LRIC Update: Beak treatments in young pullets
By Lilian SchaerFeatures Research Welfare Animal Welfare Research
Researchers evaluate three different beak shapes and their impact on different measures.
It’s long been standard industry practice to remove the tip of a bird’s beak in an effort to minimize the severity of cannibalism in poultry flocks. For at least the last decade, many Canadian hatcheries have primarily been using an infrared beak treatment. While research has been conducted on the impacts on adult hens, there has been little focus on how it affects young pullets.
“Even though infrared beak treatment does not have the same negative welfare impact of previously used methods, there is still some concern that changing the structure of the beak can impact bird health and well-being,” says Dr. Karen Schwean-Lardner of the department of animal and poultry science as the University of Saskatchewan.
Sarah Struthers, Schwean-Lardner and a master’s student conducted a project that evaluated three different beak shapes and their impact on young pullets’ production, pecking force and behaviour, when compared to pullets whose beaks were not treated.
The first experiment focused on the early life of 320 pullets from both brown and white layer strains reared from one-to-28 days. For 160 birds, Struthers tracked production parameters, including feed and water intake and body weight, as well as evaluating two different types of drinking systems.
On a second group of 80 birds, Struthers assessed beak sloughing and tested their pecking force. A final group of 80 birds were monitored for the time they spent resting, preening, feeding, eating and engaging in active behaviours.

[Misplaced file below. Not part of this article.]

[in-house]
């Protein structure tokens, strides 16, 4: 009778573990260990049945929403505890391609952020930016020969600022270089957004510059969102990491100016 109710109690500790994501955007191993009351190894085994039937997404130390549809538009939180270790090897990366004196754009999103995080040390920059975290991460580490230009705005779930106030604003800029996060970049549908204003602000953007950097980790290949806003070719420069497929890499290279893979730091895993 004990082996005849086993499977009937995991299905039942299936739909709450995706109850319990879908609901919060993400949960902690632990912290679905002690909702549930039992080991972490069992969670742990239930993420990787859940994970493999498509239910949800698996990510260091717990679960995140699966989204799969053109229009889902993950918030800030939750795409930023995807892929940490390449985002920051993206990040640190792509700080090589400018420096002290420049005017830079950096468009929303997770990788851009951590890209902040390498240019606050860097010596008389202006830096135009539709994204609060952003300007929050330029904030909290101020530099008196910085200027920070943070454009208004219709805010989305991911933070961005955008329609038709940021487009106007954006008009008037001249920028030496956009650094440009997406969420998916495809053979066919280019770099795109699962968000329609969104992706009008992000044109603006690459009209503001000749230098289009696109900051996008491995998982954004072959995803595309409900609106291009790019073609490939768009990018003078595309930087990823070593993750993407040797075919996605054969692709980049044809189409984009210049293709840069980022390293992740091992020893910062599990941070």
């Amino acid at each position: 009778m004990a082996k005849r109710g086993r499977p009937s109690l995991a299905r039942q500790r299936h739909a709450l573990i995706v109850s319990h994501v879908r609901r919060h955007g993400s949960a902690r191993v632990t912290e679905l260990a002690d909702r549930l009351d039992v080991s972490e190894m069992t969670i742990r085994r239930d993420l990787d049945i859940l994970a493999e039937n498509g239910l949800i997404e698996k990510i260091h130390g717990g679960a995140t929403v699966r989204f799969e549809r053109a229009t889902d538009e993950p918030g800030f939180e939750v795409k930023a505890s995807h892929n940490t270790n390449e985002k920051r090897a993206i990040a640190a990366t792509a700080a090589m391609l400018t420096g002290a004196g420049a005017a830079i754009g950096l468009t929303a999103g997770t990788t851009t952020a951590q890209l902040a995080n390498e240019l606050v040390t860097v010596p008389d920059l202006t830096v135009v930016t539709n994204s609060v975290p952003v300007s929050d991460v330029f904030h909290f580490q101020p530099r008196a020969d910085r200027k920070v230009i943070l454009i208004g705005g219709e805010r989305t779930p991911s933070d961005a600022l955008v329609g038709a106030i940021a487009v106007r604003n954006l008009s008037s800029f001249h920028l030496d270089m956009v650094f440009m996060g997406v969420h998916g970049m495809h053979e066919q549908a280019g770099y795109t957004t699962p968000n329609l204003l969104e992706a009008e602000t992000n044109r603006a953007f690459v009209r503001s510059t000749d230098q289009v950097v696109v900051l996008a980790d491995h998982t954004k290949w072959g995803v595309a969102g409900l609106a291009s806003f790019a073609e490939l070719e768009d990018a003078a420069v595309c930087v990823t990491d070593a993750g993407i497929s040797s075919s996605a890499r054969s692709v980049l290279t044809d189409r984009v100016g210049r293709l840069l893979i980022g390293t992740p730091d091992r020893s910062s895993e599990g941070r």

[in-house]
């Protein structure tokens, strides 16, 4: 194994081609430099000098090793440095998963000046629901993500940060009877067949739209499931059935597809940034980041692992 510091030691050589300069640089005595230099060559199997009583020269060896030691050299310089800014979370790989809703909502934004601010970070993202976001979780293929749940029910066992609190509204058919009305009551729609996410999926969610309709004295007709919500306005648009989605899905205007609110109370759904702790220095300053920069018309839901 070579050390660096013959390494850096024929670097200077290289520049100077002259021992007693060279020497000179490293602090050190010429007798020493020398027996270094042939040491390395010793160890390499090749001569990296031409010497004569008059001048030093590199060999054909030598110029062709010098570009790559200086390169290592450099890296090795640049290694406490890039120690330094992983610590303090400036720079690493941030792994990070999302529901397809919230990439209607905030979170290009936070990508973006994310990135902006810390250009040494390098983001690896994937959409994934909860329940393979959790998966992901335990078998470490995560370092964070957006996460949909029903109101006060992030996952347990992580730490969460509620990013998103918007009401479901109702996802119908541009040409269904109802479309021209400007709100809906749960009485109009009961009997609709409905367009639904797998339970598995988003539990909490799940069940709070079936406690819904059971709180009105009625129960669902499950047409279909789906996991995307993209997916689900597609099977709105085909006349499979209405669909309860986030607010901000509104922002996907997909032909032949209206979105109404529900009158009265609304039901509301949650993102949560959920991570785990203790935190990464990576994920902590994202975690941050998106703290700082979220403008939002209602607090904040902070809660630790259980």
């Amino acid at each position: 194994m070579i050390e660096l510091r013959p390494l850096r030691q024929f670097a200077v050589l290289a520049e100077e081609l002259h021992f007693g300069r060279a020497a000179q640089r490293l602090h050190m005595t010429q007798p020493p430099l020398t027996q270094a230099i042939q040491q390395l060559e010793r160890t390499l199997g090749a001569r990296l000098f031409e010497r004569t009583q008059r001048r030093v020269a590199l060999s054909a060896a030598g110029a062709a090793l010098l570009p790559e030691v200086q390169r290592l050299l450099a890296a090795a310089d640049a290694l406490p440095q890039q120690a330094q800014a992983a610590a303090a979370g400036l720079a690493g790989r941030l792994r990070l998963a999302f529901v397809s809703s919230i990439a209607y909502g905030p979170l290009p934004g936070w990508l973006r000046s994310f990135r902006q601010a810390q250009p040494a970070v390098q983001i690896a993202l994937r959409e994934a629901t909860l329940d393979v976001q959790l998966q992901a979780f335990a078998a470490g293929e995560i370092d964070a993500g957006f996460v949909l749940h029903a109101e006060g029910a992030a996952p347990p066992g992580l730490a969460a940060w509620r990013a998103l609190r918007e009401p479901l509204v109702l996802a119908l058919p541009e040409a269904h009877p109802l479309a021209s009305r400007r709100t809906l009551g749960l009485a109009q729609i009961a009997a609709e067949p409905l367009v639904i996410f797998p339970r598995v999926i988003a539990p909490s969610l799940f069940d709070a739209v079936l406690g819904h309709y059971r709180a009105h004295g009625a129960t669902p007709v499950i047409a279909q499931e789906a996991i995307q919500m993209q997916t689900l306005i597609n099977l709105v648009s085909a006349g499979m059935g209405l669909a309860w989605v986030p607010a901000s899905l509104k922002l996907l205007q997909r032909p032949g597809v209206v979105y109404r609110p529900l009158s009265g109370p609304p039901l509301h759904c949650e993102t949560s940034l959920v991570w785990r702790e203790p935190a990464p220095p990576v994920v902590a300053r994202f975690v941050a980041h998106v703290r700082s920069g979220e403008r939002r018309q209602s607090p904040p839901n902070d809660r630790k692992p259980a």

A second experiment tracked 640 birds from one-day-old to 18-weeks of age, looking at their body weight, behaviour and mortality levels. At 18-weeks-old, they were transferred to laying barn cages until 60 weeks of age, and measured for parameters like feed intake, body weight, feed conversion ratio, behaviour, comb damage, feather cover, and mortality rate.
Results showed there was no effect on pullets’ body weight or feed intake. There was also minimal evidence of birds experiencing pain.
“The different beak shapes had no impact on the birds’ pecking force, suggesting that the birds were not feeling pain from the beak treatment procedure,” Struthers explains.
“And, that’s important because one of the criticisms [of the procedure] is that it’s painful for young pullets, but the evidence did not pick that up.”
There was an improvement in feather cover on birds with treated beaks, regardless of beak shape. In addition, cannibalism became such a problem in the flock of untreated brown feathered birds that the experiment had to be ended early.
“We saw a significant decrease in cannibalism and overall total mortality so beak treatment was very effective at reducing cannibalism,” Struthers says.
For the industry, this means beak treatment is a viable technique in today’s commercial leghorn strains. The practice will improve long-term flock welfare by reducing mortality from cannibalism and does not cause any known negative impacts on young pullets.
The project was supported by Canadian Poultry Research Council, Natural Sciences and Engineering Research Council, Saskatchewan Egg Producers and Clark’s Hatchery of Brandon, Man.
This article is provided by Livestock Research Innovation Corporation as part of LRIC’s ongoing efforts to report on Canadian livestock research developments and outcomes.
Lilian Schaer is a freelance writer and editor and communications specialist with Agri-Food Project Services Ltd. in Guelph, Ont.
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